French journalist. Born 1749, died 1800.
Considered a pioneer of political journalism, Mallet du Pan was coeditor, from 1778 to 1780 (with Simon Nicolas Henri Linguet) of the newspaper Les annales politiques, civiles et littéraires du dix-huitième siécle - Annales politiques, for short. When Linguet was thrown in the Bastille (1780-1782), Mallet du Pan kept the paper running by himself.
In 1783, he changed the paper's name to Mémoires Historiques, and coordinated his work on it with his work at the Mercure de France, where he was in charge of the editorial line in matters of politics.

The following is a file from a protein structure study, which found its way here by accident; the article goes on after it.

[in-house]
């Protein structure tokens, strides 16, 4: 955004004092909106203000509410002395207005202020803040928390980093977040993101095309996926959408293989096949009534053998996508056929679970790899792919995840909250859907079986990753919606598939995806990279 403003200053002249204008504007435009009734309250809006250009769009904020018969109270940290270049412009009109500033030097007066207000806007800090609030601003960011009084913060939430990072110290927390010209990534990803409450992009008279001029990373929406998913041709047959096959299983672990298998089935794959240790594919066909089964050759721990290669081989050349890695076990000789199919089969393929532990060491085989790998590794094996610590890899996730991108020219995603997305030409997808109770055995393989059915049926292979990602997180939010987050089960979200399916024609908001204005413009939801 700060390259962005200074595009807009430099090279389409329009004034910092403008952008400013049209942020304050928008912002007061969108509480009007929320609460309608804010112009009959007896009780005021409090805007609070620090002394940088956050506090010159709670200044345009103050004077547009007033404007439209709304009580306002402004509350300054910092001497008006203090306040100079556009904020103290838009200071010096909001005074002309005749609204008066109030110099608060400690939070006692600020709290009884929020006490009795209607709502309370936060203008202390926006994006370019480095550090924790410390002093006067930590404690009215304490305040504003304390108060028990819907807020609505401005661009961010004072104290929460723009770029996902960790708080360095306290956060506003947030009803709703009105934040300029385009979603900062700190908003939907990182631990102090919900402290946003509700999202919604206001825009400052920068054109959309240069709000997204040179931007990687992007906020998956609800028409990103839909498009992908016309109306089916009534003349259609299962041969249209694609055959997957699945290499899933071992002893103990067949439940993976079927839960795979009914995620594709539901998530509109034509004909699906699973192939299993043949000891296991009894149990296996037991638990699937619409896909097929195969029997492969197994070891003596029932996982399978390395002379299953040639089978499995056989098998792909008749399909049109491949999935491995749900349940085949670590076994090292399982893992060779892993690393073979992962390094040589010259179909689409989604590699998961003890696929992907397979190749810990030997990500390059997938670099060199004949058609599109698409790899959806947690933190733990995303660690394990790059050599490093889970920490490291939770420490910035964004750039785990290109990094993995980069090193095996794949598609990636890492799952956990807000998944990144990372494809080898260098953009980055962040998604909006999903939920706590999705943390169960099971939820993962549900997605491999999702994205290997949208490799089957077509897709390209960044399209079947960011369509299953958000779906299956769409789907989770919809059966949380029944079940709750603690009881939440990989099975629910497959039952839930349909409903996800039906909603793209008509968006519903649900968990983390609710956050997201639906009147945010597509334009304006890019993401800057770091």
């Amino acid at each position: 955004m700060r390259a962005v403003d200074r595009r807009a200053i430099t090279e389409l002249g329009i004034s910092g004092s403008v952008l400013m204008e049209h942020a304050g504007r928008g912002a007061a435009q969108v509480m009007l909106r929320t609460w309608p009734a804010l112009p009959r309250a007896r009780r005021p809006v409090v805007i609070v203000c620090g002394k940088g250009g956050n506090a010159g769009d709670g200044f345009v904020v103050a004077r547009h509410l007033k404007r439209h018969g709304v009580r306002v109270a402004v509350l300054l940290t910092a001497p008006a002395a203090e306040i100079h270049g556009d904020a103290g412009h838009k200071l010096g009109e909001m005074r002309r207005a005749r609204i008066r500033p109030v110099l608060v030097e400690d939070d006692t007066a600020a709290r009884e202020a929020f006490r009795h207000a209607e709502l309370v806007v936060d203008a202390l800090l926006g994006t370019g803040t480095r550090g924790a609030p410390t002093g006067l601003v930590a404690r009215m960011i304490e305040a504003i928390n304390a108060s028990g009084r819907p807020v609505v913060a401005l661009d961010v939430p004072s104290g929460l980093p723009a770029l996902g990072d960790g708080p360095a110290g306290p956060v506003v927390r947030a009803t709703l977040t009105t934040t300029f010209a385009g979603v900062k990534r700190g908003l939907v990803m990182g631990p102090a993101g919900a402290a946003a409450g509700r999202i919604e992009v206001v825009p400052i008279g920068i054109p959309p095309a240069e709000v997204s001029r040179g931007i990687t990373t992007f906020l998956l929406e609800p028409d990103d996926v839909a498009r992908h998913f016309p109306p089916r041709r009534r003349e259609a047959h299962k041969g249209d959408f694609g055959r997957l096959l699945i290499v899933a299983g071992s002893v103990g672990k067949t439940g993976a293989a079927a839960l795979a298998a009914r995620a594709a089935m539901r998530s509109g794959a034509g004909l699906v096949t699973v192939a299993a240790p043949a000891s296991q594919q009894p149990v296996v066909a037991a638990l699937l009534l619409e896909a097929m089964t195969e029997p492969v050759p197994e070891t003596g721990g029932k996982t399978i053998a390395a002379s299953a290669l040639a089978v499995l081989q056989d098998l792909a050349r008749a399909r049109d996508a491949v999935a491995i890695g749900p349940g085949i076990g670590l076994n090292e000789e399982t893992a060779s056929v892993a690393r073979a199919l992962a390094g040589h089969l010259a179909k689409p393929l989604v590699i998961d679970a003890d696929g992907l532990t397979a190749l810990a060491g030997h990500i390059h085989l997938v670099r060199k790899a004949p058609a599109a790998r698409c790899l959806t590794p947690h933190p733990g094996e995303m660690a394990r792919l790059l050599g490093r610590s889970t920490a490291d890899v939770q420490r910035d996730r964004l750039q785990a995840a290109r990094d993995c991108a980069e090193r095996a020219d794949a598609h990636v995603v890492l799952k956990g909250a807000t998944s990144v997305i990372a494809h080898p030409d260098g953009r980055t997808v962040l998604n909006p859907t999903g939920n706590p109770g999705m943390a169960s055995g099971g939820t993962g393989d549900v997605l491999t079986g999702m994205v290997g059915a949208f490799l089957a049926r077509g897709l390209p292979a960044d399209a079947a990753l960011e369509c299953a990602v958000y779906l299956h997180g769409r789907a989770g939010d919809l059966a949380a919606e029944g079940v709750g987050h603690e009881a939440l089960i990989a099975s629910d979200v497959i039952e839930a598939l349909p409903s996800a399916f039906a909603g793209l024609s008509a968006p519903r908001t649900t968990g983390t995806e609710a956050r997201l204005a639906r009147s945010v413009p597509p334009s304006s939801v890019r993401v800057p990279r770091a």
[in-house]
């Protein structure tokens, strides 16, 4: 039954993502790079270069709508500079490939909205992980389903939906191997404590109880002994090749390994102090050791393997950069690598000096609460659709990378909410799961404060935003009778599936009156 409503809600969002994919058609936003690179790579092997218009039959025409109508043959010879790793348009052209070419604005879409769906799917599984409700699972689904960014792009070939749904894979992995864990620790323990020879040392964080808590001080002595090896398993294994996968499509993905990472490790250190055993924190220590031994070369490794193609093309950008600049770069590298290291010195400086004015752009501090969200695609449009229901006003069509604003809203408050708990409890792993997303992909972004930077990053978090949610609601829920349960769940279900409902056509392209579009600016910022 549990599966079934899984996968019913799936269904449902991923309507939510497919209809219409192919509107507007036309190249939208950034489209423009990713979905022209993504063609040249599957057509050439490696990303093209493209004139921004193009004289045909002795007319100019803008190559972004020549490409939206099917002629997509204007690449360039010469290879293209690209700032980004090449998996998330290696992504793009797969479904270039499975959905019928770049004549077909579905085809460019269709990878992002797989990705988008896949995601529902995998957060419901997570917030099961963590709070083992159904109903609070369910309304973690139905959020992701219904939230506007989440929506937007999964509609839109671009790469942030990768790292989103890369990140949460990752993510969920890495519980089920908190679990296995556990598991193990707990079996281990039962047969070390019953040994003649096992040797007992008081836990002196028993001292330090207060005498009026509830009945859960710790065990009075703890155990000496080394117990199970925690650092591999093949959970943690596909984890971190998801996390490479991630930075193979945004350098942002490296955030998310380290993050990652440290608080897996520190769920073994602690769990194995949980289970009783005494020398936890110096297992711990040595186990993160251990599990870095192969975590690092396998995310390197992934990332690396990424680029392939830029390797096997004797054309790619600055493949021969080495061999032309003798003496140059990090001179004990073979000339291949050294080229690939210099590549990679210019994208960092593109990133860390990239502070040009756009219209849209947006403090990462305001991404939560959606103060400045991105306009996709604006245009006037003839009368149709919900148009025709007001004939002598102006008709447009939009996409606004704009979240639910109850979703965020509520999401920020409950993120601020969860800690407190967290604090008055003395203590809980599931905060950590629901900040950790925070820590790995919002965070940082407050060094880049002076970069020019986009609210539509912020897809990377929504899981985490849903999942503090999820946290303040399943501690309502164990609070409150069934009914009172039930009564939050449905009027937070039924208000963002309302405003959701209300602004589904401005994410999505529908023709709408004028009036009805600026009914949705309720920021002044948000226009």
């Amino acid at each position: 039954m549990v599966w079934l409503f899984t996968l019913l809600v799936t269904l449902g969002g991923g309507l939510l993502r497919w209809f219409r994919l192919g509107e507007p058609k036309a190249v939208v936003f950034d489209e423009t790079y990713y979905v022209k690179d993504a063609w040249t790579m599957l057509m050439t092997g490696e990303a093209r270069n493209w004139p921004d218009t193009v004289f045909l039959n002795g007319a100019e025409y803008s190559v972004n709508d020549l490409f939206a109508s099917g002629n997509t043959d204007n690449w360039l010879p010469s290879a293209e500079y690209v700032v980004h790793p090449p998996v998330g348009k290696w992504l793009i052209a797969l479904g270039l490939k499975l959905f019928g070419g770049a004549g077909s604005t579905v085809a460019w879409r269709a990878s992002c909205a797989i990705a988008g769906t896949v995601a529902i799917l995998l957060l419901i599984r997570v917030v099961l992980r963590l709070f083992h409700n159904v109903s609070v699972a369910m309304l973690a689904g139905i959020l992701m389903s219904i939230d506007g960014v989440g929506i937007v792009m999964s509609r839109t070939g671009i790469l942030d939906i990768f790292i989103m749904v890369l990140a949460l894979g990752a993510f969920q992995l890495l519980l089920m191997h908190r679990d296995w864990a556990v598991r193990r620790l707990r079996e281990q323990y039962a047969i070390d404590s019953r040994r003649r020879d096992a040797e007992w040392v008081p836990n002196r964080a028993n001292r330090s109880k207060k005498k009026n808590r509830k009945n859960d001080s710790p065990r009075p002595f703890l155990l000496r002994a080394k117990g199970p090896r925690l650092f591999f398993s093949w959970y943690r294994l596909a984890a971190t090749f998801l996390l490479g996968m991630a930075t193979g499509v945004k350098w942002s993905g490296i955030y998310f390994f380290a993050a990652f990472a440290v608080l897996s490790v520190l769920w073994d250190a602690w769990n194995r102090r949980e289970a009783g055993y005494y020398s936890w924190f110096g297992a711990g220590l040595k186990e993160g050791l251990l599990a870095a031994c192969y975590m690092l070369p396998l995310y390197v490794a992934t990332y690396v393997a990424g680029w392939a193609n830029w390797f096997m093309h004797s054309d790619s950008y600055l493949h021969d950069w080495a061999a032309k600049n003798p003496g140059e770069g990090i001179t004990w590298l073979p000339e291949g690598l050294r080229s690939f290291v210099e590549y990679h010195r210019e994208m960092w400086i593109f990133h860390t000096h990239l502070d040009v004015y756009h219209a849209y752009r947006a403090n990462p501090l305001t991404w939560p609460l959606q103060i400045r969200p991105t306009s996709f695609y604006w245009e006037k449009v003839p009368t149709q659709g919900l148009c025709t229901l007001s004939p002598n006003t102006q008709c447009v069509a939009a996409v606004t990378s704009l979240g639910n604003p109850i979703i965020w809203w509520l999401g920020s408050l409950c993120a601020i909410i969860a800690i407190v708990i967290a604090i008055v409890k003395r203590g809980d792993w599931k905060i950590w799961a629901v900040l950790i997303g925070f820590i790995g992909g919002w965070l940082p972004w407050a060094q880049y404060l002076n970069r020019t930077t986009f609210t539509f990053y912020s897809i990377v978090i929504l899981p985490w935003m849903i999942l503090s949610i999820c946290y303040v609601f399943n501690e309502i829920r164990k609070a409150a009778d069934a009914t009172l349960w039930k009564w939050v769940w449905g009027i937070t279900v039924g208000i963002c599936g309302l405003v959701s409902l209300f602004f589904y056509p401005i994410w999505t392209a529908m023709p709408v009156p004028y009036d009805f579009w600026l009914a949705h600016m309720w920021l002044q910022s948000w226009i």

When the French Revolution broke out, Mallet du Pan chose the Royalist side. From 1791 to 1792, he stayed in Frankfurt, where he had been sent by Louis XVI to canvass the support of the German principalities.
Mallet du Pan published a number of outspokenly anti-Revolutionary pamphlets, attacking Napoleon Bonaparte and the Directory. In 1797, this earned him exile at Bern, in Switzerland. Later, he moved to England, where he published the Mercure Brittanique.